Hi sweet readers! I published this piece on CatholicMom.com this past Wednesday, and just realized that I ought to share it on Humble Handmaid as well. Let me know what you think! And if you have any tips to add to mine–please share with us in a comment. The Lord knows I for one can use all the help I can get…:) God bless you! -Erin
believe that I am actually writing a post on “thriving in the Little Years.” I
am the mother of a four-year-old, a three-year-old, and a 16-month-old, and today
was more about surviving than thriving. We finally got the
kids in bed a few minutes ago. The past four hours of my life involved LOTS of
fussing (from the kids) and yelling (regrettably, at the kids) and at least one
almost-fight (in front of the kids).
(or weeks or months) are a
little more about survival than others. Anybody with the goal of thriving in every moment of every day as
a mother of little ones is setting herself up for disillusionment. Take it from
me. Because we are all sinners, it’s just not a totally sound spiritual or
practical goal in this beautiful, but often-exhausting season of the Little
Years mother? I’m no expert, but my thought now is that the goal is, very
simply, to walk our journey with God:
with humility, with all our ways acknowledging Him, and with the help of the
sacraments and a deep personal prayer life.
goals in motherhood, some days you’re still going to find me in Survival Mode—not
that I think that’s always a bad thing. Our vocations are meant to make us lean
heavily on the Lord. And in my most honest moments in prayer, I thank Him from
the bottom of my heart for bringing me closer to Him through the challenges of
marriage and motherhood he has permitted for me so far.
mothers living in the Little Years is Loving the Little Years by Rachel Jankovic. At the time she
wrote the book, Rachel was mother to five children under five years old.
opportunities for growth abound [in motherhood]–but you have to be willing.
You have to open your heart to the tumble. As you deal with your children, deal
with yourself always and first. This is what it looks like, and feels like, to
walk as a mother with God.”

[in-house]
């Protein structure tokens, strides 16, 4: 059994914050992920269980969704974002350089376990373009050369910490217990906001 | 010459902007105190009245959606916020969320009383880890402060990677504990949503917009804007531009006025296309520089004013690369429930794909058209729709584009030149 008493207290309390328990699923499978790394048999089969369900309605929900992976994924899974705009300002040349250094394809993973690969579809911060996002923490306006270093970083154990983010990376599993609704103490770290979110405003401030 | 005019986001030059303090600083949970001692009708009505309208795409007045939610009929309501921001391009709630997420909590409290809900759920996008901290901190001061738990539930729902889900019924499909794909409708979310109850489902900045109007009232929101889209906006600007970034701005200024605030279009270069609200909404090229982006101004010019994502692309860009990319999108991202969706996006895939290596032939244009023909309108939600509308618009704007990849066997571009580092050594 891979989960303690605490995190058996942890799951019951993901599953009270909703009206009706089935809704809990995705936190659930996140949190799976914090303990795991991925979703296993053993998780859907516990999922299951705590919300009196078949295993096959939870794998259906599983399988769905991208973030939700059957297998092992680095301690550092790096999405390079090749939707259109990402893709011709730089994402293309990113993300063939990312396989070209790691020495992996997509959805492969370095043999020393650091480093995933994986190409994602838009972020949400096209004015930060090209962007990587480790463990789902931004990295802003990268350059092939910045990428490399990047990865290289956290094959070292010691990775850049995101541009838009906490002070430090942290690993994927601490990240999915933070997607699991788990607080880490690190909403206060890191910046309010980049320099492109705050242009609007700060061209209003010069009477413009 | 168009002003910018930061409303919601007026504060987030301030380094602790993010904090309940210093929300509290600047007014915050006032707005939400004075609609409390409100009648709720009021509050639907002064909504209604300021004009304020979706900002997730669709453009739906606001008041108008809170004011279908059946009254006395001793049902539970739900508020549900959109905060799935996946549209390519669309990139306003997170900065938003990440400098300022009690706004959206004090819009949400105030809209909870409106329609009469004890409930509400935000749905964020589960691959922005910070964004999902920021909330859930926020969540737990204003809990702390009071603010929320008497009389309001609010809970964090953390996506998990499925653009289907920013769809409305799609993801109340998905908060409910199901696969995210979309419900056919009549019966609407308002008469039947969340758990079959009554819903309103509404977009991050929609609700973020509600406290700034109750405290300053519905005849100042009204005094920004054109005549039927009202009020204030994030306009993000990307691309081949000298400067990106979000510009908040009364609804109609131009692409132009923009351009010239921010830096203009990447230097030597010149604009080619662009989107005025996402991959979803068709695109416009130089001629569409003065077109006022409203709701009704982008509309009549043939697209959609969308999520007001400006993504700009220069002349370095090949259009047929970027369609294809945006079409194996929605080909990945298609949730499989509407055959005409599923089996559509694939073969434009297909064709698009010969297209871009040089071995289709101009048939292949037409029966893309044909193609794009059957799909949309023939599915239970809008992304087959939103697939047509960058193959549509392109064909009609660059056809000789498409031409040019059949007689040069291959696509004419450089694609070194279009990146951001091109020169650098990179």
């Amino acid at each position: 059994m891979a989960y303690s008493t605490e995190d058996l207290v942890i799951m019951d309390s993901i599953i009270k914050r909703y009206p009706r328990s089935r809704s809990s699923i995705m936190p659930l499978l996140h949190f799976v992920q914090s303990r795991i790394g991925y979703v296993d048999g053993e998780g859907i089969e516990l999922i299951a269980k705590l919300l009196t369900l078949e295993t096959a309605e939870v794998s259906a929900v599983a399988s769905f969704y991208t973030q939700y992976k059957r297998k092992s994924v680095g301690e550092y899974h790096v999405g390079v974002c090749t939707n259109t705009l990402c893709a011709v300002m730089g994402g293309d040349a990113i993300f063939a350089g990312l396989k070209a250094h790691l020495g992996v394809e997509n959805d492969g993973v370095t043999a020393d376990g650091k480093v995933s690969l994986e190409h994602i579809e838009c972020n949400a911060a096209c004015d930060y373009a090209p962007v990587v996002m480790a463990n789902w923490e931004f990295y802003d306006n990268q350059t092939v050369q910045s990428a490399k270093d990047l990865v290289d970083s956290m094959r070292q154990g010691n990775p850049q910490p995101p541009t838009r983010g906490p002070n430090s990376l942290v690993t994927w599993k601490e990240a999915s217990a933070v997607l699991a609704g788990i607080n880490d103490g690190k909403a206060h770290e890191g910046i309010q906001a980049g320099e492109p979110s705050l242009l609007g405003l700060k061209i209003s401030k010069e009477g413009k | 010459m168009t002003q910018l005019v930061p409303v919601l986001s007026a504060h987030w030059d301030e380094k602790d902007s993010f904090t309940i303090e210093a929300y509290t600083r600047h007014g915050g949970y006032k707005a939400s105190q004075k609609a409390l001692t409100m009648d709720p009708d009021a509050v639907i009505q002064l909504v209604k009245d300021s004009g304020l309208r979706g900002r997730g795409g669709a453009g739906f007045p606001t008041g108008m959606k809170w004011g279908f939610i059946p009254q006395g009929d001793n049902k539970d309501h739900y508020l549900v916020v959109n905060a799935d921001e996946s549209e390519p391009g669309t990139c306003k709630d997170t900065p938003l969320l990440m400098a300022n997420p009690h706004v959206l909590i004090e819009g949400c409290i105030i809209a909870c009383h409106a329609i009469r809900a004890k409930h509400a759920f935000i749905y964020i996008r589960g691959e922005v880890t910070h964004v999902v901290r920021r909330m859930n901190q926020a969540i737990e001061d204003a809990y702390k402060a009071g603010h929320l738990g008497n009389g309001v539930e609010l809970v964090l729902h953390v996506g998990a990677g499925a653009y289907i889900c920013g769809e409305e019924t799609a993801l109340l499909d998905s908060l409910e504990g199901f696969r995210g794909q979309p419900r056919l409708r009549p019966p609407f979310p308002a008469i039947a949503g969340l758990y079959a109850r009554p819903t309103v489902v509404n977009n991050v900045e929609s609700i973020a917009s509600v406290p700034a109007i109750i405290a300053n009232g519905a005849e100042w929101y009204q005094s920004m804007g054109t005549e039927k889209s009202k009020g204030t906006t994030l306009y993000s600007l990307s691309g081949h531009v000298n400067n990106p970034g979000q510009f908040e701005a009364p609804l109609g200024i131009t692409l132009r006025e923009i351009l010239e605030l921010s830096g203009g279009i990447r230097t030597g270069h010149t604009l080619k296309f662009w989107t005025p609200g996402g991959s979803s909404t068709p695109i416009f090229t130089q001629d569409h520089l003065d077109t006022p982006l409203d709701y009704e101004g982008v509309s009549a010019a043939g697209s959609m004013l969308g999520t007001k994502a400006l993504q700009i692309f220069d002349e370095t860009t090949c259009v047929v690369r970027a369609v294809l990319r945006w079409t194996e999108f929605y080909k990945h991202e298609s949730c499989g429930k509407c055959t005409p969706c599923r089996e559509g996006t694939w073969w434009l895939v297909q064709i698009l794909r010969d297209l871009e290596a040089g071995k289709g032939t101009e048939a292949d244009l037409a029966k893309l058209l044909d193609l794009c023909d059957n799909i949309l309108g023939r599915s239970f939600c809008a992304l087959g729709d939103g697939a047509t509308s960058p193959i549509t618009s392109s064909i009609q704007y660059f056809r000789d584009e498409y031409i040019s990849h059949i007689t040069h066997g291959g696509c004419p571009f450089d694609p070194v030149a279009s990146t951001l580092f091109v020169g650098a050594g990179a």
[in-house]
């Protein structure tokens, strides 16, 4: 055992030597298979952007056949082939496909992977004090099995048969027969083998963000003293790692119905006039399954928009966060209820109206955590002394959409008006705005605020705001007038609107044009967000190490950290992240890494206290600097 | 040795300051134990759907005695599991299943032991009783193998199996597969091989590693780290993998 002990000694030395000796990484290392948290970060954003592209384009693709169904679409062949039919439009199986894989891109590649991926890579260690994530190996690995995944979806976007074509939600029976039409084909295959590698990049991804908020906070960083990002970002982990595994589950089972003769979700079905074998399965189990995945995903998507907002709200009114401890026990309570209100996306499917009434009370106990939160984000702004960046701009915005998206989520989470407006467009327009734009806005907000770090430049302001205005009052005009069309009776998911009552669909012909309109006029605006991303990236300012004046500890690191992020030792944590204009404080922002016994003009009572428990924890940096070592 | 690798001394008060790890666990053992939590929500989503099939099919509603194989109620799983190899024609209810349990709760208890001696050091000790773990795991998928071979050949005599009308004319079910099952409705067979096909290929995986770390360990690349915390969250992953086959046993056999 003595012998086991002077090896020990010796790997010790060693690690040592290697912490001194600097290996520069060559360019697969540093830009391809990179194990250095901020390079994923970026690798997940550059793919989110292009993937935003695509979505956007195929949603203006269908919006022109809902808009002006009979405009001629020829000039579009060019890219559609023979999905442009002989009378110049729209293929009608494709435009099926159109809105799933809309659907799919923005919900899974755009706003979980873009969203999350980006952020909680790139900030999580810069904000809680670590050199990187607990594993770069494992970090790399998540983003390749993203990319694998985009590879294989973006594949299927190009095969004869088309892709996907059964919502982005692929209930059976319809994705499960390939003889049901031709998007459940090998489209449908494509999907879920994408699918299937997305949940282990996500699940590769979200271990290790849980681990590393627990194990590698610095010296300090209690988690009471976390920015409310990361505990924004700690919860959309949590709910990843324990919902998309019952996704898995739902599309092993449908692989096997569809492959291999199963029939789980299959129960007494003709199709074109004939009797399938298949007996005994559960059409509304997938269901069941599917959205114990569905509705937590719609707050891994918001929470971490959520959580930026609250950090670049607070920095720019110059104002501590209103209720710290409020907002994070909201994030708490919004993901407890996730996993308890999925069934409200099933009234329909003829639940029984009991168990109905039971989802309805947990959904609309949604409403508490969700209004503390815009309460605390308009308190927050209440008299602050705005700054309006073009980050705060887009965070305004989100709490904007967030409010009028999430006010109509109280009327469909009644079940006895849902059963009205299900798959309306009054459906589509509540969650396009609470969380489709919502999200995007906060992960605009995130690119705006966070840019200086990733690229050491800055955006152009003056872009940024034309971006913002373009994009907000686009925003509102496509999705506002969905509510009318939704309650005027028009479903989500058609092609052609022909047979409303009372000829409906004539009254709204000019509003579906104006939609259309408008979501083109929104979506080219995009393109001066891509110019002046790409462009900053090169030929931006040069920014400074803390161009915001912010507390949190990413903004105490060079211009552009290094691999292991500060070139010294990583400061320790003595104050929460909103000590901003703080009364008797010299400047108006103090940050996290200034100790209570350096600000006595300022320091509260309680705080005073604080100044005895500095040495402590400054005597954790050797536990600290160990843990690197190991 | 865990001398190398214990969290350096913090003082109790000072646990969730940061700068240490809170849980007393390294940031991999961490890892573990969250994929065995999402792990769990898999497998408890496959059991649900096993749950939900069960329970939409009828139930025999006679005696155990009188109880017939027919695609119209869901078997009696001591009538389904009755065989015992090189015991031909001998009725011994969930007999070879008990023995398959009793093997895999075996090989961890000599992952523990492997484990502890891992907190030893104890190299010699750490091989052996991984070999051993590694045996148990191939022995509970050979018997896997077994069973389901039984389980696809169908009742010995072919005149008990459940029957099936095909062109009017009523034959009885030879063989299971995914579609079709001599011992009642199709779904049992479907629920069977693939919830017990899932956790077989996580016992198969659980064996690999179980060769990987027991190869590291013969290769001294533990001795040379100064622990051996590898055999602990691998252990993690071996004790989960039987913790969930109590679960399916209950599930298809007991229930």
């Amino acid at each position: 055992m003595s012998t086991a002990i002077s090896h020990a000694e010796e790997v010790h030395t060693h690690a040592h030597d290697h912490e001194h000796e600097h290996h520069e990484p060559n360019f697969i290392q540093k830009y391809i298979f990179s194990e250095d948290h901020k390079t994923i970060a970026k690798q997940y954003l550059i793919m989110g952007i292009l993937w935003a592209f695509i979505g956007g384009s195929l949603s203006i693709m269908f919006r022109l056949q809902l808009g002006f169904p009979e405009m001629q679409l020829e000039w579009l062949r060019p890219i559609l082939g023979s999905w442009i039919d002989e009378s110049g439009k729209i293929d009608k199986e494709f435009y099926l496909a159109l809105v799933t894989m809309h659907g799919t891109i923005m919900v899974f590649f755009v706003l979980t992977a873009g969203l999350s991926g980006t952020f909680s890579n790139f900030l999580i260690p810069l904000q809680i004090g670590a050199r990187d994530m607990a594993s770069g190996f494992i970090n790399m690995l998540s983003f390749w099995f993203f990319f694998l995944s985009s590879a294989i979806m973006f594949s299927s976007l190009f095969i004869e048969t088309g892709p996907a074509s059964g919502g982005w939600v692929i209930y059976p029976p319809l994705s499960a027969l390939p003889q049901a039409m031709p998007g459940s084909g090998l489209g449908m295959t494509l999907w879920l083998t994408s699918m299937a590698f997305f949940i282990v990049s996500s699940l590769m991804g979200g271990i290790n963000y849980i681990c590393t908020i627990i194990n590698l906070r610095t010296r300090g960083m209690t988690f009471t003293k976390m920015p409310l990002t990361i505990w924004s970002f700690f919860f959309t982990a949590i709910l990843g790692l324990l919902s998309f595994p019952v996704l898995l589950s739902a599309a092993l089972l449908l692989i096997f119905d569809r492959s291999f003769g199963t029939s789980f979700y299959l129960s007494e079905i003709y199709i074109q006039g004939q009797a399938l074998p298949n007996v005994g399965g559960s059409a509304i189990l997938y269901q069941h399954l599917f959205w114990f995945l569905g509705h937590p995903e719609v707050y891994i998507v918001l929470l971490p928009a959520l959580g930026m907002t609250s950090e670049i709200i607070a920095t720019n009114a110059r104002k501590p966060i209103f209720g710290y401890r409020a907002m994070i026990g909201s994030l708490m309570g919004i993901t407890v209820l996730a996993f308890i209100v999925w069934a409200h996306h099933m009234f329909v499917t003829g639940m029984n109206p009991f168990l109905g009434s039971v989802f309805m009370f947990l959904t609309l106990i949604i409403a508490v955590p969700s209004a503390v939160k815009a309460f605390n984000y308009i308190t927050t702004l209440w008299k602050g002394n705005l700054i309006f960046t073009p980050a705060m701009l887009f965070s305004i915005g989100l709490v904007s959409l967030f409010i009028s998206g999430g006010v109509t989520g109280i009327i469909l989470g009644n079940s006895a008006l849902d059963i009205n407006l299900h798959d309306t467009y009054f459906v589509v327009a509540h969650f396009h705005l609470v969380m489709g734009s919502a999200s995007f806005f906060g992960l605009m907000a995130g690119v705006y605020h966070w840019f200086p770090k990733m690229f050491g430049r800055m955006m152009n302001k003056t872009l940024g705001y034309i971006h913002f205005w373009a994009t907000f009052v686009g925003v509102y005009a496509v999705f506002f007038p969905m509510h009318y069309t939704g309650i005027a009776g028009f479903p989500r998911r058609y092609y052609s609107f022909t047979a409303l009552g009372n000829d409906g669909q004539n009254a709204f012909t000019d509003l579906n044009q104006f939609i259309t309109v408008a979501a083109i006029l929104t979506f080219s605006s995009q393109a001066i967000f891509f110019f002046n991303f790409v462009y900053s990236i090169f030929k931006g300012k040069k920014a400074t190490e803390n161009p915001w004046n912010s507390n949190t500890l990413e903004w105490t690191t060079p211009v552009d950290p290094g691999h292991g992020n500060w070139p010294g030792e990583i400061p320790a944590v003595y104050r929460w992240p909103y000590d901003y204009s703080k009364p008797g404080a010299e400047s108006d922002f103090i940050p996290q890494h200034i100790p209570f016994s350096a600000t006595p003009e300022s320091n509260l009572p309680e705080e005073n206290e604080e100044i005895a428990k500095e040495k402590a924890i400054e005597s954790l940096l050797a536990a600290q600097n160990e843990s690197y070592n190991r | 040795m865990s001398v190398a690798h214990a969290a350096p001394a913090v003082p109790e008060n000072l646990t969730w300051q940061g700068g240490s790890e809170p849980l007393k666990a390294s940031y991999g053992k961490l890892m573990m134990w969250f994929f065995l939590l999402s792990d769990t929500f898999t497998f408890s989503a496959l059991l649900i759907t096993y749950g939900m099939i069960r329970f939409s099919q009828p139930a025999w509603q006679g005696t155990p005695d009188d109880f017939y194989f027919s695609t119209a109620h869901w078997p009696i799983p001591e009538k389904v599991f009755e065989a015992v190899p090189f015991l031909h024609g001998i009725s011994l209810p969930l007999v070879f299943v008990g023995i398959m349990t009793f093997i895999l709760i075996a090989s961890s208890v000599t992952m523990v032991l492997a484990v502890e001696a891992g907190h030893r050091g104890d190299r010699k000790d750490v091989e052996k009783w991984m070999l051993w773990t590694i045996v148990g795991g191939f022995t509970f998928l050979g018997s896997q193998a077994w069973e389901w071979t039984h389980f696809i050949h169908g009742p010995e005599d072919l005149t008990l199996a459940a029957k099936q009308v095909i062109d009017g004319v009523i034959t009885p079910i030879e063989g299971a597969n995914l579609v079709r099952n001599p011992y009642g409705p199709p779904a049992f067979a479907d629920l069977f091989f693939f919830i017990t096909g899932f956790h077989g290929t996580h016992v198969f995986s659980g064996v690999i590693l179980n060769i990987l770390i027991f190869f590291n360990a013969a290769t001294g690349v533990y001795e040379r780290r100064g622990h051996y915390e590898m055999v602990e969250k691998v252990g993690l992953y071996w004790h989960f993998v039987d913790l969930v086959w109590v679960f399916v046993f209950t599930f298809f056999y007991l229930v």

me afloat. It is how I’ve survived, and have sometimes thrived. From one mother
of little ones to another, here are a few things that have helped me walk with
God in these Little Years.
Treasure of Titus 2 Friendships
women” to teach younger women how to “love their husbands and
children, to be self-controlled and pure, to be busy at home, [and] to be
kind…” Unfortunately, our culture just doesn’t naturally draw women together
for the kind of “Titus 2” female friendships that were such an important
part of older cultures. How wonderful and helpful those relationships can be,
and seek out these kinds of big sister-type friendships with older moms–don’t
be shy! (As a lifelong introvert myself, I get to say that.) Also, one thing
that I have learned in my five years as a mother is that you become a Titus 2
woman much more quickly than you might think. Make sure that you keep your eyes and your heart open for “younger” or
“older” mothers around you. We all need encouragement. We all need holy women
to admire. We all need friends.
friends of mine when I started having children, and their beautiful, holy
mothering made an enormous impact on me. Those friendships, which began with
them being a sort of “big sister” to me, have evolved into deep,
mutual friendships that I treasure. Whether I get to sneak away for coffee and
good conversation with her, or I simply notice something like the respect and
gentle affection a friend has for her husband, a Titus 2 friend is always a
teacher to me.
friends, look around again. Maybe you have an amazing sister-in-law, or your
own mother, or some holy women in your church’s MOPS group. Don’t be afraid to
pursue friendships, ask questions, and even ask for prayer. Your humility and
courage can actually lift up those women by making them realize that they
aren’t doing quite as badly as they think they are. Sometimes Titus 2 moms need
a little encouragement too. 🙂
you feel like you’ve lost yourself…that can be a good thing.
Little Years-it doesn’t necessarily mean that you’re doing it all wrong. First off, mothering one, two or
several little ones is an objectively, incredibly hard job, maybe especially in this
day and age (fellow
blogger Jennifer Fulwiler has an excellent piece on this topic).
we hear over and over that in every vocation, we
are meant to find ourselves by first losing ourselves. St. Pope John
Paul II wrote profoundly that “man…cannot fully find himself except
through a sincere gift of himself” (Gaudium et Spes 24). In the end, our vocation is not about us. Just because we mommas have walked down the aisle and subsequently given a big, brave, labor-ious Yes! to motherhood, doesn’t mean everything is going to magically make sense in our lives for ever after.
with a loss of self in these early years, especially in the vocation of
marriage, “where two become one” (and sometimes many). Part of what I
think is so hard for moms in the midst of young marriage and parenthood in the
Little Years is that we are forced to give so much of ourselves, very
quickly and very completely. It’s difficult to take a step back for enough time
to wrap our heads and hearts around how to transform all that giving into a
“sincere gift of self.” Maybe, I think, that part is a lifelong
vocation, my identity is so much more rooted in God than it ever was before. It
has to be. I can no longer secretly define myself by my job, for example, or my major, or my bright future with my fiance,
or my ministry work.